Kapsalon
Kapsalon dutch meal.jpg
A serving of Dutch Kapsalon
TypeFast food
Place of originNetherlands
Region or stateRotterdam
Created byNathaniël Gomes
Main ingredientsFrench fries, meat (döner or gyro), Gouda cheese, salad vegetables

Kapsalon ([ˈkɑpsɐlɔn]) is a fast food dish created in 2003 in the Dutch city of Rotterdam, consisting of a layer of french fries placed into a disposable metal take-away tray, topped with döner or gyro meat, covered with slices of Gouda cheese, and heated in an oven until the cheese melts. Then a layer of shredded iceberg lettuce is added, dressed with garlic sauce and sambal, a hot sauce from Indonesia, a former Dutch colony.[1] The term kapsalon is Dutch for "hairdressing salon", alluding to one of the inventors of the dish who worked as a hairdresser.[2] The dish is a product of Dutch multiculturalism, combining elements of dishes from multiple cultures. The dish has spread internationally in a relatively short time.[1]

Invention and spread

The dish was conceived in 2003 by Nathaniël Gomes, a Cape Verdean hairdresser in the Rotterdam district of Delfshaven, who one day at the neighboring shawarma store "El Aviva" asked to combine all his favorite ingredients into one dish. He began regularly to request what the restaurant called "the usual order for the kapsalon". Other customers noticed and started to order the kapsalon too, and it became a "hit", soon being demanded in nearby snack bars.[1][3] The dish has since spread around the Netherlands into Belgium,[4] and several other countries in at least three continents.[5] In some places the shawarma meat may be replaced with chicken, or doner kebab meat. The kapsalon has been described as "a typical example of contemporary cultural heritage", and "representative of the transnational nature of the city".[1][6] It has also been described as a "calorie bomb" and "culinary lethal weapon", with high fat content and up to 1,800 kilocalories (7,500 kJ) in a large serving.[3][1]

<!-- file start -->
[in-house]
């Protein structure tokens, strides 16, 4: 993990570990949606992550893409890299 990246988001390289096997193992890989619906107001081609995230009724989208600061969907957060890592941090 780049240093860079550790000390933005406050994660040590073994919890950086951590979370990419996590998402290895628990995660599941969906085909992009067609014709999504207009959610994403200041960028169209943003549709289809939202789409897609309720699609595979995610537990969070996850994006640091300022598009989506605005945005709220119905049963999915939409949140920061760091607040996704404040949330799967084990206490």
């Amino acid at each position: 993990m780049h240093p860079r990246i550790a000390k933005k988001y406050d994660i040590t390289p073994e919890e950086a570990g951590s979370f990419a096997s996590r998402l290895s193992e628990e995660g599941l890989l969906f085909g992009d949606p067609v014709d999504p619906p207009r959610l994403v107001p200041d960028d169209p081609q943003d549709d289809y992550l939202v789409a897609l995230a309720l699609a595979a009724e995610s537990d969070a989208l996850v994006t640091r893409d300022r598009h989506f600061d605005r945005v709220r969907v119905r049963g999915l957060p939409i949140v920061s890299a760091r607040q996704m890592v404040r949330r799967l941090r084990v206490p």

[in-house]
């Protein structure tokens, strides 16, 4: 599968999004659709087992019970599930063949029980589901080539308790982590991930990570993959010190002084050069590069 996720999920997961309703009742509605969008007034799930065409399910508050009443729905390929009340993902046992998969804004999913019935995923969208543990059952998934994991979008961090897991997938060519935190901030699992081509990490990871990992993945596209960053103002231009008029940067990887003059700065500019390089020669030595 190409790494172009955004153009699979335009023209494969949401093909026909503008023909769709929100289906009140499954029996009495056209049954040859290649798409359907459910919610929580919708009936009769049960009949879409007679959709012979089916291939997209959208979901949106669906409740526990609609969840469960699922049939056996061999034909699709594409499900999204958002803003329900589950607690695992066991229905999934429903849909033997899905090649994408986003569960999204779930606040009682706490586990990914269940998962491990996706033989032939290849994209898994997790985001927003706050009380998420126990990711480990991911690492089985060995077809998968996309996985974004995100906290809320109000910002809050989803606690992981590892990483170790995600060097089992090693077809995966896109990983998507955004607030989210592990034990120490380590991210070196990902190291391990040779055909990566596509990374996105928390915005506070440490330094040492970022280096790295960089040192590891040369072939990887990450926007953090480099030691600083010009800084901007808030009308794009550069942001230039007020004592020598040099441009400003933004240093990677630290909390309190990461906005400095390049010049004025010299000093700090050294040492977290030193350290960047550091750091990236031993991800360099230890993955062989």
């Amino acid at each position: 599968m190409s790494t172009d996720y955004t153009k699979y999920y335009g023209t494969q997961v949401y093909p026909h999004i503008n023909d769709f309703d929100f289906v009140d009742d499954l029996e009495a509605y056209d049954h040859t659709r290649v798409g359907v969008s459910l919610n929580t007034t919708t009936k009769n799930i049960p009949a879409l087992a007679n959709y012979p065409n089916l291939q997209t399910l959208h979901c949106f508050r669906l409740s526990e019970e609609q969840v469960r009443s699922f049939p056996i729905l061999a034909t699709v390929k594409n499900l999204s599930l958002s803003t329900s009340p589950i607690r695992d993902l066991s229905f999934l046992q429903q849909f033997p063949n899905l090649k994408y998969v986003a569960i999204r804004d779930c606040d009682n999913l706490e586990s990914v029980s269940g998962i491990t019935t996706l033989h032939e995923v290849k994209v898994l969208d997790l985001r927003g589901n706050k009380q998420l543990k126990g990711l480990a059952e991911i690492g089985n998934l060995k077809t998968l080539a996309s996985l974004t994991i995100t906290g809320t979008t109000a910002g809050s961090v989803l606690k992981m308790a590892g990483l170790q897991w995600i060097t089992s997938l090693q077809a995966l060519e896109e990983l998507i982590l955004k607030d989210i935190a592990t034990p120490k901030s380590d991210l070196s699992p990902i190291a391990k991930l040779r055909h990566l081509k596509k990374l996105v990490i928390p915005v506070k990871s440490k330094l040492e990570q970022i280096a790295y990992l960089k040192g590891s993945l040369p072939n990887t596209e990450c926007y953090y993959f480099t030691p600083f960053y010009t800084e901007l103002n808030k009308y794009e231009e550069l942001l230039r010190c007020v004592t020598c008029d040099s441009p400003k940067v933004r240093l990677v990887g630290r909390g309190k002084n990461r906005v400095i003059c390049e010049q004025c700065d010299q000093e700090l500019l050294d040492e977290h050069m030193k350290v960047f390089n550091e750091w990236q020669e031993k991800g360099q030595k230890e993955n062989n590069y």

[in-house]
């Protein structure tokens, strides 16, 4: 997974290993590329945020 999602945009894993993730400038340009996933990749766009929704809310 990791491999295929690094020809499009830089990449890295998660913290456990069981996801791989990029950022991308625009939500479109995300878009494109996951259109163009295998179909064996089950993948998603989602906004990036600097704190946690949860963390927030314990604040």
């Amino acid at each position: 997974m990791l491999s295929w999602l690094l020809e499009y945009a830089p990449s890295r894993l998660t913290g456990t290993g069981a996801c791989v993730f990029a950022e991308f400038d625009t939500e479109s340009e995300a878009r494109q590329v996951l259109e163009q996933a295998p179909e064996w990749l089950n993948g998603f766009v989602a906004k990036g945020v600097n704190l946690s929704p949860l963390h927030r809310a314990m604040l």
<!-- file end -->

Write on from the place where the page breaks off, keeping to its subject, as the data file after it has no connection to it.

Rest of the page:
The kapsalon reached the Nepalese capital city of Kathmandu in 2017, when a chef returning from a visit to the Netherlands was asked to prepare a "typically Dutch" meal. Now chicken or fish replace the shawarma meat, and a porcelain plate substitutes for the metal tray, but the kapsalon has become fashionable, with many people posting photos and a prominent food blogger describing the dish as "a party in her mouth with her favorite tastes".[7]

Kapsalon is a standard menu item in Belgian döner restaurants, both in Flanders and Wallonia. Various Turkish restaurants throughout Germany serve the dish, especially in larger cities.[5] The dish can be found in other cities throughout Europe as well, such as major Polish cities (including Warsaw, Poznan and Kraków), or Prague, Czech Republic,[5] or Riga, Latvia, or Oulu, Finland.[citation needed] It has been found in Morocco as well.[5]

See also

References

  1. ^ a b c d e Sterre Lindhout (14 September 2011). "Culinair moordwapen" [Culinary lethal weapon]. Volkskrant (in Dutch).
  2. ^ Lester Haines (7 October 2011). "Post-pub nosh deathmatch: Kapsalon v quesadillas". The Register.
  3. ^ a b "Caloriebom Kapsalon: erg lekker!" [Caloric bomb Kapsalon: very tasty!] (in Dutch). Algemeen Dagblad. 23 August 2006. Archived from the original on 30 June 2015.
  4. ^ "Nieuwste kebabhit 'het kapsalon' verovert Vlaanderen" [Newest kebab-hit 'Kapsalon' conquers Flanders]. vandaag.be (in Dutch). 21 December 2011. Archived from the original on 15 January 2012.
  5. ^ a b c d Jelmer Visser (23 August 2018). "'Oerhollandse' snack kapsalon verovert de wereld" ["Traditionally Dutch" snack kapsalon conquers the world]. metronieuws.nl (in Dutch). Archived from the original on 2 November 2021.
  6. ^ Leo Roubos (14 September 2011). "Kapsalon is cultureel erfgoed van toekomst" [Kapsalon is cultural heritage of the future]. RTV Rijnmond (in Dutch).
  7. ^ Wesley Schouwenaars (8 November 2017). "Kapsalon is 'een feestje' in Nepalese mond" [Kapsalon is "a party" in Nepalese mouths]. BNR.nl (in Dutch).